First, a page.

But Rainsy had his own modest win-win scenario in hand. An arrest would certainly have boosted Rainsy’s stature. More importantly, Rainsy’s decision to linger in Malaysia and Indonesia before quietly returning to Paris was a convenient exit from a stage on which he had already delivered his main performance. The exiled opposition’s threatened return successfully transformed its spectral presence into a tangible one. The opposition had proven its ability to shake things up in Cambodia. Rainsy’s failure to return is unlikely to jeopardise his standing among opposition supporters, far too seasoned for yet another broken promise to drastically affect Rainsy’s popularity.
Still, the government remains a skilful puppeteer of opposition politics. On 10 November, a court order eased restrictions on Kem Sokha’s bail conditions, freeing him from house arrest. Though this was likely a planned minor concession in response to the EBA review, the relaxing of bail conditions with Rainsy in the geographical vicinity played the two opposition leaders off against each other. Despite the trick being obvious, it successfully accentuated the rift between Rainsy and Sokha, and exploited real resentments between their supporters.
The opposition looks set for further fragmentation, the depth of which depends on whether Cambodia returns to more competitive politics. A return to more competitive politics is by no means necessary from the government perspective, neither is it off the table. The presence of some opposition may be palatable to the government, as long as the Rainsy and Sokha camps are divided. The reinstatement of Kem Sokha’s political rights would both be taken into account by the European Union as an important concession and heighten divisions within the opposition leadership — probably beyond repair.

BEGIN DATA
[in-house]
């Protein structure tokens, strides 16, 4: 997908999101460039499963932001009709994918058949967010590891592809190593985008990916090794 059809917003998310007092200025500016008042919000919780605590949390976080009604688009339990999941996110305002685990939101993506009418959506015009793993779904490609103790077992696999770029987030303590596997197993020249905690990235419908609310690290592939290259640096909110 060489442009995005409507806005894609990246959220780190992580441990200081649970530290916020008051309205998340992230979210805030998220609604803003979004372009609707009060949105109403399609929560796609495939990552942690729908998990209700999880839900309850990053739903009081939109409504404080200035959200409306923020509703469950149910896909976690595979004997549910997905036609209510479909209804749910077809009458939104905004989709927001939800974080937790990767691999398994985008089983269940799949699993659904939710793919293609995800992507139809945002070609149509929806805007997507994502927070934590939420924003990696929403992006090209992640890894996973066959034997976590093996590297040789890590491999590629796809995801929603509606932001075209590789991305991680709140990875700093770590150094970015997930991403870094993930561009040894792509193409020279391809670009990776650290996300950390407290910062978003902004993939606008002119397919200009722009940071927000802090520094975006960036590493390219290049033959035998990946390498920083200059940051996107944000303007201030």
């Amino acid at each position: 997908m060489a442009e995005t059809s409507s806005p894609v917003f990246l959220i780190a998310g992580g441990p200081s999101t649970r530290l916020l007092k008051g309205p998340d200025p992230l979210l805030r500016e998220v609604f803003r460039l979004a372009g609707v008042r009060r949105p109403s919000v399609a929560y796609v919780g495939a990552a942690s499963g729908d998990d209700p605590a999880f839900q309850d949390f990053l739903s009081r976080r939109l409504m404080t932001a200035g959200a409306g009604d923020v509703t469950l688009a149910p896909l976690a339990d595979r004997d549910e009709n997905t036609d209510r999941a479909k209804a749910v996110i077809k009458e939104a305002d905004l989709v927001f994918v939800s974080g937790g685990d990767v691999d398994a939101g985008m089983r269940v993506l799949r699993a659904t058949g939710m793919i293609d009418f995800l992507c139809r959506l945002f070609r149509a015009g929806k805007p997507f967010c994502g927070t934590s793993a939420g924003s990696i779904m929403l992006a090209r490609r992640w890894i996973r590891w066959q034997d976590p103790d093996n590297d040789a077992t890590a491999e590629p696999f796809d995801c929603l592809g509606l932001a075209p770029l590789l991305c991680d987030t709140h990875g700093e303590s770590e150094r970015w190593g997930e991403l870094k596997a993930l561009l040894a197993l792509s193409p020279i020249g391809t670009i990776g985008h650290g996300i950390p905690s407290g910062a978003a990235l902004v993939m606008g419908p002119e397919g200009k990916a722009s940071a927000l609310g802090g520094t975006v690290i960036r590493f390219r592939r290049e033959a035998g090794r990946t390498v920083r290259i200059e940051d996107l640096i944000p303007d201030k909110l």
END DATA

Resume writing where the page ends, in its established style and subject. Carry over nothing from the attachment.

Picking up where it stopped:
In December, it was announced that Kem Sokha will stand trial to begin on 15 January 2020. A trial could hardly be avoided — a simple release would seriously undermine the government’s narrative of a treason case. The most likely scenario for Kem Sokha’s release remains a guilty verdict followed by a royal pardon. The timing of the trial means that he will inevitably be a pawn in the final negotiations leading up to the February EBA decision.
Concerns that a withdrawal of Cambodia’s EBA status could drive Cambodia further into China’s orbit were given credence by the opening of talks about a China–Cambodia free trade deal in December. A reported agreement granting the Chinese military exclusive access to parts of the Ream naval base has flagged looming Chinese military expansionism.
Whether an EBA withdrawal will seal Cambodia’s reorientation to China hinges on the Cambodian government’s willingness to deliver significant last-minute concessions over the next few weeks. The largest realistic concession is the conviction and royal pardon of Kem Sokha, which just might be sufficient to maintain the EBA status. But even an EBA withdrawal does not spell a definite end to Cambodia–EU trade, as the European Union would foreseeably seek to rekindle economic engagement in the medium-term.
The only certainty 2020 holds is an end to Cambodia’s political limbo. A one-party system is deepening, whether or not it appears slightly more competitive after February.
Astrid Norén-Nilsson is an Associate Senior Lecturer at the Centre for East and South-East Asian Studies, Lund University.